Creating content that drives your business ambitions

It is often claimed that audiences don’t actively seek branded content and, whilst there may be an element of truth in that suggestion, it is often rooted in the fact that so much branded content fails to address the actual needs of the audiences they are trying to attract.

Many brands feel that content needs to be a direct sales exercise, rather than a way of simply reaching a core audience.

But by following this process to understand how your audience behaves, what they value and where they consume content, beyond the typical “audience personas” that so many brands rely on, you can create content that your audience will love, build that brand affinity and drive stronger returns on investment from content marketing.

Matching your personas to the buying cycle

When you understand how your target audience engages with your brand and makes their purchase decision, you can match content to each stage of the purchasing process.

Different content and media are more appropriate and effective at different stages of the buying process, and the types of content that are most effective at each stage will differ from market to market. In general, audiences at the start of the purchasing process prefer short, impactful content, seeking out more detailed informative content as they commit to a purchasing decision.

How you create this content, and the channels you use to distribute it, will be dictated by how your customers move through the buying process.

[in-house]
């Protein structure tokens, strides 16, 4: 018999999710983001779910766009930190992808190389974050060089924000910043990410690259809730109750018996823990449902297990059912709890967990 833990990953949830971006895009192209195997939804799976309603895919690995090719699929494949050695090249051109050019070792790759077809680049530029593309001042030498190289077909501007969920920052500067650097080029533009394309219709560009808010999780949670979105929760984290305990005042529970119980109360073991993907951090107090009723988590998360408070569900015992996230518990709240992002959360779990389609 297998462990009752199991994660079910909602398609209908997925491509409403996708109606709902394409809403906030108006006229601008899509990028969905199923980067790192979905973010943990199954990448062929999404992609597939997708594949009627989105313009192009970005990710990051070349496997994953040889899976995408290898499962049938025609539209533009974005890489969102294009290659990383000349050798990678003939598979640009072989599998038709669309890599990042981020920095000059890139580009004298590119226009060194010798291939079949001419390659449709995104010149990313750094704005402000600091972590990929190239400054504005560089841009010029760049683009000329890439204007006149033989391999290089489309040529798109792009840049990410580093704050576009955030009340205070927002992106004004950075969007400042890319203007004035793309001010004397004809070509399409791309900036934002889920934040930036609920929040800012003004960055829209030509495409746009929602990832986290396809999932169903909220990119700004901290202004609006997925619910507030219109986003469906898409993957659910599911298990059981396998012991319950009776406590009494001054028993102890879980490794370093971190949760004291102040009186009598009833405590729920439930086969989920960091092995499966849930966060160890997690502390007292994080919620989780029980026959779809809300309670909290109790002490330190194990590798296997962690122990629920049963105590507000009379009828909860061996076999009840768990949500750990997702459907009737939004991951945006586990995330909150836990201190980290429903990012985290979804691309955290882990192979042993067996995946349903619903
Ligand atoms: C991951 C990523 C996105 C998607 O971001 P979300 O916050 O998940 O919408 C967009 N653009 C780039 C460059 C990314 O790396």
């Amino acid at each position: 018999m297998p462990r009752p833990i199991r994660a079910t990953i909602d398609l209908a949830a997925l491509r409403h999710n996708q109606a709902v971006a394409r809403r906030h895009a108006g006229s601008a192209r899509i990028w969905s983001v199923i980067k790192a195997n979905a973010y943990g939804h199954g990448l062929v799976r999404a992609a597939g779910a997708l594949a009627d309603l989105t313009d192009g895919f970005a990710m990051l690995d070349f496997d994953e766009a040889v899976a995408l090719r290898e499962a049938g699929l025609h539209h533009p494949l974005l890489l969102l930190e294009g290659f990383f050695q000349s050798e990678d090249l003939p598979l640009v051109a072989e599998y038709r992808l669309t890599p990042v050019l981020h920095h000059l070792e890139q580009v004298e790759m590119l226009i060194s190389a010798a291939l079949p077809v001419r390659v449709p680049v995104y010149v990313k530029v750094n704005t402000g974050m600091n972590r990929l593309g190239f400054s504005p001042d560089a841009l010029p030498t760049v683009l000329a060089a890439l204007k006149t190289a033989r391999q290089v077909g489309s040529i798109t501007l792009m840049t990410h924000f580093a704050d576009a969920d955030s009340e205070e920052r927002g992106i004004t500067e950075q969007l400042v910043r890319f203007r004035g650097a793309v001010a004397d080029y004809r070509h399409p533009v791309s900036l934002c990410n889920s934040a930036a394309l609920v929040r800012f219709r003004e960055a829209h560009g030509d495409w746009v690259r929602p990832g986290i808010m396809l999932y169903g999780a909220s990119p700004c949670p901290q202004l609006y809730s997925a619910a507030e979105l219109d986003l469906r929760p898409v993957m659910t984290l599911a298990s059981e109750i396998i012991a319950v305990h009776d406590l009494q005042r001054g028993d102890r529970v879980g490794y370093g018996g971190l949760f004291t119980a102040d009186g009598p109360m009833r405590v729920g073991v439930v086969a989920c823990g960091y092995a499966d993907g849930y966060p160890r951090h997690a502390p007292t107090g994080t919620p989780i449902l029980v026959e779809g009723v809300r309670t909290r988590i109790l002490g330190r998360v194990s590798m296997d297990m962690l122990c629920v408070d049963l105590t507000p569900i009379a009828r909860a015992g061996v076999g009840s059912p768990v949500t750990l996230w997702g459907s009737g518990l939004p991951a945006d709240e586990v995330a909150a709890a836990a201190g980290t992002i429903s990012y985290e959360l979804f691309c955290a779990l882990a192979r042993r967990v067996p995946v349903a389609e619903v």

Awareness Stage

This is when the consumer first becomes aware either of your brand, or their need (ie a problem or desire that needs to be addressed). At this point, they will most likely seek top-level information about the options available to them, rather than meaningful detail.

Here, short-form content typically is the most appropriate – especially for B2C. The consumer simply wants to find a solution so immediate, easy-to-consume content that grabs the audience’s attention and makes it easy to purchase will be the most effective.

In B2B environments, where purchases tend to be more considered, more detailed information is necessary to attract interest and generate leads, although this content is likely to have a relatively minimal direct sales focus.

Consideration Stage

Next, the consumer moves on to the consideration stage. At this point, the consumer is likely to be familiar with the options available to them and the brands that can provide the desired solution. They are now in the process of short listing potential suppliers.

At this stage, case studies, reviews and testimonials become incredibly important, as does the quality of your sales copy.

Decision Stage

Finally, the consumer is ready to commit to the purchase. They probably have a strong idea which product and supplier they are going for, and are looking for reassurance they are making the right choice. At this point, your more detailed content becomes critical.

The onus is on you to demonstrate your experience, expertise and specialism in your chosen area, so the consumer can be completely confident making their purchase.